Record number of Channel crossings test Conservative government’s handling of migrant crisis – The Irish Times

British Prime Minister Rishi Sunak has admitted that “not enough” asylum claims are being processed, but defended his Home Secretary Suella Braverman for her handling of Britain’s migrant crisis.

Sunak’s government is struggling to cope with record numbers of migrants crossing the Channel as a backlog in processing asylum applications and soaring emergency accommodation costs have put the Conservative Party’s stance on illegal migration under surveillance.

The crisis led to heated exchanges in the House of Commons between Sunak and Labor leader Keir Starmer who accused the Conservative government of having “lost control” of the asylum system.

Sunak described the migrant crisis in the English Channel as a “serious and growing problem”.

Nearly 40,000 people have crossed the Channel since the start of the year, the highest number since records began being collected four years ago. This compares to 28,526 in 2021 and 8,404 in 2020.

The worsening crisis has centered on an asylum processing center at a disused airfield in Kent where there has been severe overcrowding and outbreaks among the 4,000 people staying at a Manston facility intended for temporarily accommodate only 1,600 people.

The UK government is spending nearly £7m (€8.1m) a day to house asylum seekers in hotels, with the asylum system slowing the processing of claims. Only 4% of migrants who arrived on small boats in 2021 had received a decision on their asylum application.

The Tory’s controversial policy to send some asylum seekers to Rwanda, designed to deter others and costing £140m so far, has been stalled by legal challenges.

Starmer on Monday used Braverman’s uplifting admission in parliament that illegal migration was “out of control” and the system was “broken” to ask Sunak: “Who broke it?”

“If the asylum system is broken and its fate has been in power for 12 years, how can it be anyone’s fault but theirs?” asked the Labor leader during Prime Minister’s Questions.

Sunak said his party’s record on migration was that it had ‘delivered Brexit’ and ended the free movement of people, but he admitted ‘not enough’ asylum claims were processed and that the number of officials processing applications would be increased by 80 percent. .

Starmer accused Sunak of making “a dirty deal” with Braverman to back him as prime minister and avoid a general election by renaming her, deepening the migrant crisis.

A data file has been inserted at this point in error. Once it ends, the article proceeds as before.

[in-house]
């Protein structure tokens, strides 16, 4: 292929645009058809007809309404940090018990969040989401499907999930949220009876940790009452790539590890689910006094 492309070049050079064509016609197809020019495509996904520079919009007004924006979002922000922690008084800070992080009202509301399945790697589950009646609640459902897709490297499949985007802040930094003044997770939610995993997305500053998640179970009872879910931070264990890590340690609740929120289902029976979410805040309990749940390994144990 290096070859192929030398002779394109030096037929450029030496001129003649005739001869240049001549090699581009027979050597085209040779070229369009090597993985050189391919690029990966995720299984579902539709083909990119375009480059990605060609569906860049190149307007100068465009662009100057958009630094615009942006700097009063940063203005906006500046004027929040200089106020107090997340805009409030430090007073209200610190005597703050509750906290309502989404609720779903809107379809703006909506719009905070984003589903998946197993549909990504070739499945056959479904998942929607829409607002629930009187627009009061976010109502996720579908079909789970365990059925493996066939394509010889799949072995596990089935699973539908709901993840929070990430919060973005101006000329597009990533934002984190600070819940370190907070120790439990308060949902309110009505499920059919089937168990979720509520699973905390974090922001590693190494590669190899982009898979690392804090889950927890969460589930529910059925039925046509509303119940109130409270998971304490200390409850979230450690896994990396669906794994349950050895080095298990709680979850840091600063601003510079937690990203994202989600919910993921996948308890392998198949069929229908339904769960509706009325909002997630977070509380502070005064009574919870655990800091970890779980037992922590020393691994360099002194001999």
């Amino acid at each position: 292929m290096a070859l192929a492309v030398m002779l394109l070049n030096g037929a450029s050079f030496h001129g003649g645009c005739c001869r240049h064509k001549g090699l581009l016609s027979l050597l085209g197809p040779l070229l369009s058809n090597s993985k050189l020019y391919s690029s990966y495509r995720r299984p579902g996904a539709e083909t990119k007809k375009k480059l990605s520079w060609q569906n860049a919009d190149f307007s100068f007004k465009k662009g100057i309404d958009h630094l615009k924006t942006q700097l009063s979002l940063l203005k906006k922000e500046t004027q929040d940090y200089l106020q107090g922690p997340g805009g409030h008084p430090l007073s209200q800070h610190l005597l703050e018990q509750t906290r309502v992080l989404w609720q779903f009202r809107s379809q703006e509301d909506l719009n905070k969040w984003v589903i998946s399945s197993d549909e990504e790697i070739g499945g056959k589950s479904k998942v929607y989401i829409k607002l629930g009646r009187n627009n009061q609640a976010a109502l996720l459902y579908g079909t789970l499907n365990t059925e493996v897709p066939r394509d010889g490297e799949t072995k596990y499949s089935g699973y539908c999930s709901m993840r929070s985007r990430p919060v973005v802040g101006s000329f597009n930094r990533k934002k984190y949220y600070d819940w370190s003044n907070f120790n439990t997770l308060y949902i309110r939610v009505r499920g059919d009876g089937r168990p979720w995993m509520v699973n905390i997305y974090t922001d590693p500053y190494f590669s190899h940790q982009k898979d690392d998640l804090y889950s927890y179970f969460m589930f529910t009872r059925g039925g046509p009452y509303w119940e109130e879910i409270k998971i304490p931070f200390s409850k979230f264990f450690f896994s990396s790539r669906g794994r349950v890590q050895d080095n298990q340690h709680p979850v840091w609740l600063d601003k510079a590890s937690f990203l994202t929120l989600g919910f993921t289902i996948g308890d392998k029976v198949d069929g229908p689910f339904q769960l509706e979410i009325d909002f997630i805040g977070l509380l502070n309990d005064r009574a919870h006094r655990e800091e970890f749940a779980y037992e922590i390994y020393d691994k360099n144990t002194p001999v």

“So why doesn’t he find a real interior minister, ditch the Rwandan gimmick, crack down on smuggling gangs, end small boat crossings, speed up -he requests for asylum and does he agree to an international agreement on refugees. Start governing for once and take control,” the Labor leader said.

Most people landing on the south coast of England seek asylum. Of those who arrived this year, 93% of arrivals sought government protection.

UK government data shows the UK received more than 60,000 asylum applications in the year to June 2022, with those arriving by small boat accounting for around half of those applications.

The majority of migrants come from Albania, Afghanistan and Iran, Eritrea and Syria. Last year, 75% of people arriving by small boat were men between the ages of 18 and 39.

Immigration lawyers and charities blame the slowdown in asylum processing since 2018 for creating a backlog that has left refugees in limbo for years and driving up costs.

Immigration lawyer Colin Yeo said he had yet to see a credible plan from the UK Home Office to deal with the crisis. He said the British government’s “strange” and “really absurd” suggestions, such as putting wave machines or nets in the channel to prevent migrants from crossing in small boats, had distracted officials from the “nuts and bolts management issues” which would solve the problem.

“People have been warning about the backlog for a few years now and it’s gone really bad. All the media attention has focused on the conditions at one particular camp in Manston, but that’s not a new issue. It’s been happening for a while,” he said.

Yeo said that while Brexit was not a direct cause of a “massive asylum backlog”, it had indirectly contributed by distracting UK head office staff from dealing with the problem, as the overhaul of the asylum system Post-Brexit immigration had “absorbed a lot of internal resources”.

Braverman’s rhetoric during the crisis, describing migrants arriving on the South Coast as an ‘invasion’ earlier this week, has been criticized, with Sunak’s own immigration minister Robert Jenrick saying ministers had the obligation to “choose your terminology wisely”.

“That doesn’t seem like a particularly accurate way to describe what’s going on,” said Madeleine Sumption, director of the Migration Observatory at the University of Oxford.

“It’s not an army. It won’t look like an invasion to most people.